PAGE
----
Friday, 26th May 2017
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Being Irish

White, male, straight, middle-class and catholic. That definition of Irishness has long been the dominant model of what being Irish has meant in all walks of life here in Ireland. It might not have always expressed itself so assertively but if you were a member of this tribe then you rarely had to question anything about the status quo in the country because in effect you were the status quo and almost everything was skewed in your favour. It was such an accepted way of being and thinking about the way things were done in Ireland that it when questioned was met with little more than incredulity.

The paradoxical thing about this way of viewing Irishness is that it in the end did nobody any favours, whether you were a member of this tribe or any other of the many different groups that all go to make up an Ireland we know today. If anything all it led to was a toxic inertia and a way of looking at the world that was horribly outmoded. Now that is changing.

As much as we like to think that we are an outward looking nation, young and progressive change has been a long time coming. We have had the equal marriage referendum, a recognition that Travellers should be accepted as a separate ethnic grouping within the country and it is beginning to look as if the Repeal the 8th campaign is beginning to gain a huge amount of support in the country.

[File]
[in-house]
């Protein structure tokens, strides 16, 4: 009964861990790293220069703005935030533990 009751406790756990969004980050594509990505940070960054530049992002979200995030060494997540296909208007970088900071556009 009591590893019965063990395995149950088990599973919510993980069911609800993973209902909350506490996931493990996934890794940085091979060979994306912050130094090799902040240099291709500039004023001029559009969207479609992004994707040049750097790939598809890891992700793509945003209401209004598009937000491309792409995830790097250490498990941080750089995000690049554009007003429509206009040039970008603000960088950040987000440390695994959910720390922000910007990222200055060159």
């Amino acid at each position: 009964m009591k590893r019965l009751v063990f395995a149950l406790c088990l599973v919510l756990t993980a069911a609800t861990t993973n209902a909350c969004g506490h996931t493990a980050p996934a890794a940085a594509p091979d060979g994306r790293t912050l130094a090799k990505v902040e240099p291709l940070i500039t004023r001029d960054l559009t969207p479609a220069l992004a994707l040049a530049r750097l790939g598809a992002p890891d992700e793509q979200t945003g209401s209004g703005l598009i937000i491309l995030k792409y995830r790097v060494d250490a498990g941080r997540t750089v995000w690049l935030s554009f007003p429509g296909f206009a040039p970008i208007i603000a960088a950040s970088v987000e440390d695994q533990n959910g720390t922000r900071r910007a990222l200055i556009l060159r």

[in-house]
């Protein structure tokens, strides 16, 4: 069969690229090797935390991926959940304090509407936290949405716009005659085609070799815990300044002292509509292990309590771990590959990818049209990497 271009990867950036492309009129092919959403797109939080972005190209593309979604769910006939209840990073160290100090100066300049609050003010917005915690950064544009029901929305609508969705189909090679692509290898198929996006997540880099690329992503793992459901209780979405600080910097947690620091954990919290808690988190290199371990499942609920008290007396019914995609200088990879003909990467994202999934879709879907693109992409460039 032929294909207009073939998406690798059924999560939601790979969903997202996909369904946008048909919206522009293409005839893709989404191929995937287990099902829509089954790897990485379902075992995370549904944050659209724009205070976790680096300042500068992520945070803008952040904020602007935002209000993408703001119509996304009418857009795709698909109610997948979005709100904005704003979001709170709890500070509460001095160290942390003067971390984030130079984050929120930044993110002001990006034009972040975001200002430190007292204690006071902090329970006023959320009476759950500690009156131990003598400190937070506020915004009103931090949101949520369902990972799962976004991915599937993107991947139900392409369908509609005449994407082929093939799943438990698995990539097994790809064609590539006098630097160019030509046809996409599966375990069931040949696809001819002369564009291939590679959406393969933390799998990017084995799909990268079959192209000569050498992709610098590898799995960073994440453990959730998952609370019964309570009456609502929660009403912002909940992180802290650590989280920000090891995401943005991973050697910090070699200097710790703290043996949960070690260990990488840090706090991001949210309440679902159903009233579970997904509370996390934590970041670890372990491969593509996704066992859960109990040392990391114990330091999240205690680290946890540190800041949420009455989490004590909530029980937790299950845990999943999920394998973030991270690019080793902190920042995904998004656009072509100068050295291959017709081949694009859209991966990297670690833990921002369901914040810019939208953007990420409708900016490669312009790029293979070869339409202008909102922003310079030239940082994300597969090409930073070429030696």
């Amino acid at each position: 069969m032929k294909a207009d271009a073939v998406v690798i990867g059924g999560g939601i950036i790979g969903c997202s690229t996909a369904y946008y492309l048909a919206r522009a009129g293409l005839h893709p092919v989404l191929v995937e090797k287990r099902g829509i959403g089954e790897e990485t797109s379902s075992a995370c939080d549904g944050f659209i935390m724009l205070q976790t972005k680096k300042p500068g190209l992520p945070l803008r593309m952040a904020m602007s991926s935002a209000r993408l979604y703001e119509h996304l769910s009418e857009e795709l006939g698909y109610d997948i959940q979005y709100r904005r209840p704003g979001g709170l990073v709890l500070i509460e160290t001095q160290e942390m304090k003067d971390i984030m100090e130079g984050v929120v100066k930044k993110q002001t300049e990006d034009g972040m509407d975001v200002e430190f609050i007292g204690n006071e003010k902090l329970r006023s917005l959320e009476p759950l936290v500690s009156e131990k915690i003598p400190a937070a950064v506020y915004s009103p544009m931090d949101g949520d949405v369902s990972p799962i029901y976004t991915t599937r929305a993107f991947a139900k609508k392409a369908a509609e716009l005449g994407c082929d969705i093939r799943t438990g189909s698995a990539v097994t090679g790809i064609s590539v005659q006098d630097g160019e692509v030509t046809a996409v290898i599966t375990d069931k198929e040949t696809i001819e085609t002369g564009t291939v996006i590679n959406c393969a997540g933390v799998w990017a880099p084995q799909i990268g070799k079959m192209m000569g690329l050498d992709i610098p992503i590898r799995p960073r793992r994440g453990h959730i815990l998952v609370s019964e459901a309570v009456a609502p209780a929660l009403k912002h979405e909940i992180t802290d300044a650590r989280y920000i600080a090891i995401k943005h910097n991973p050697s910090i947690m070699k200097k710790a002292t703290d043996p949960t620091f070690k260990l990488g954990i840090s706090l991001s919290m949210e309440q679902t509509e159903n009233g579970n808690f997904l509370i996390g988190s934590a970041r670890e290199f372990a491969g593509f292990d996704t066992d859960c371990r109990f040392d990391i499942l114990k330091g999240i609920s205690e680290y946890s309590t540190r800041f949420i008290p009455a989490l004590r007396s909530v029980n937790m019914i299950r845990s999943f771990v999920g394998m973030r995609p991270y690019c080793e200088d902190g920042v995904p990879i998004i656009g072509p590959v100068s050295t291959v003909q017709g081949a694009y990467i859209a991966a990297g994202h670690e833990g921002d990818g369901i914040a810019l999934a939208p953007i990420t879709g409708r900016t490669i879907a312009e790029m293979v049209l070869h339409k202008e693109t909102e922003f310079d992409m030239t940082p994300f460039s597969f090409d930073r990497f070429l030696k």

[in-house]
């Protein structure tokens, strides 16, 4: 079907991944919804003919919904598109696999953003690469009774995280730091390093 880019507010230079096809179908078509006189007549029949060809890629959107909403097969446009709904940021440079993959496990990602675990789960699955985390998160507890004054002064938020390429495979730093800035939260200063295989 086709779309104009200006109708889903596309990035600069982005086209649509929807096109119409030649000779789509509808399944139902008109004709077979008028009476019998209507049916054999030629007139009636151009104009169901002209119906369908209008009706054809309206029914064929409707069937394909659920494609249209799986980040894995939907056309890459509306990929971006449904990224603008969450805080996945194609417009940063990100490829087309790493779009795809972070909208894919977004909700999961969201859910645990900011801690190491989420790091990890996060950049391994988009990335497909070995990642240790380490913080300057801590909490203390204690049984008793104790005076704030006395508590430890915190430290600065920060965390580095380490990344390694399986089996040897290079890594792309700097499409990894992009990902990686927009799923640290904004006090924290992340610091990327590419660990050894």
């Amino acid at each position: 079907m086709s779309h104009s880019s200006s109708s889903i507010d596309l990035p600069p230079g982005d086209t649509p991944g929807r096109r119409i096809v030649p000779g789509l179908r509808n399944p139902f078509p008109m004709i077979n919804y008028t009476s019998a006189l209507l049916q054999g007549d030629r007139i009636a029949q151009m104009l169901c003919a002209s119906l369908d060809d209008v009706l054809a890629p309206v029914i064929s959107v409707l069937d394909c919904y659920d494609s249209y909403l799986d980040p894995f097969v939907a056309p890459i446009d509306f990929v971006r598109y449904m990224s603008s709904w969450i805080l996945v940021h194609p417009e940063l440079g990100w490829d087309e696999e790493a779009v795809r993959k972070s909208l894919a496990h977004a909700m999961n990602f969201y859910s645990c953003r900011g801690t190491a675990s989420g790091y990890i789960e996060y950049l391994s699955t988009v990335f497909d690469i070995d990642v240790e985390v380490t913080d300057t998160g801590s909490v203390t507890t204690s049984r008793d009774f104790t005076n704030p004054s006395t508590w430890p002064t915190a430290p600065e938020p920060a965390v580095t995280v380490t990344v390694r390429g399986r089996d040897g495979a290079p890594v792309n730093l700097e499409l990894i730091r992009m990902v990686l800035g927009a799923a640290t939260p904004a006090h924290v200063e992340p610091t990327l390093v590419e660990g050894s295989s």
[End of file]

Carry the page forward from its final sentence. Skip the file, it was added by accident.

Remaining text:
There have been other campaigns and other cultural changes. The 'Waking the Feminists' group has started a cultural discussion about the place and role of women in the arts and the level of immigration to this country now means that we really are one of the most diverse countries on earth.

But there are also many other pivotal areas, primarily economic where the old powers still hold sway. Business and commerce is still, at the top levels, the preserve of men as is the political world where in national politics it still seems to be a boy's only club. There are women in the Dail but you get the impression that there are far more women in the service sector there than are allowed to enter the Dail chamber.

St. Patrick's Day is usually a time to kick back and celebrate what is great and positive about being Irish. For many though this barely gets beyond shamrocks, leprechauns and traditional music before the fog of drink descends. That has it's place. But it should also be a time, however fleeting, to think about what sort of country you want your Ireland to be. One only giving lip service to the future or one that embraces and promotes all of it's children equally, where 'being Irish' is not just the preserve of the lucky and the entitled?

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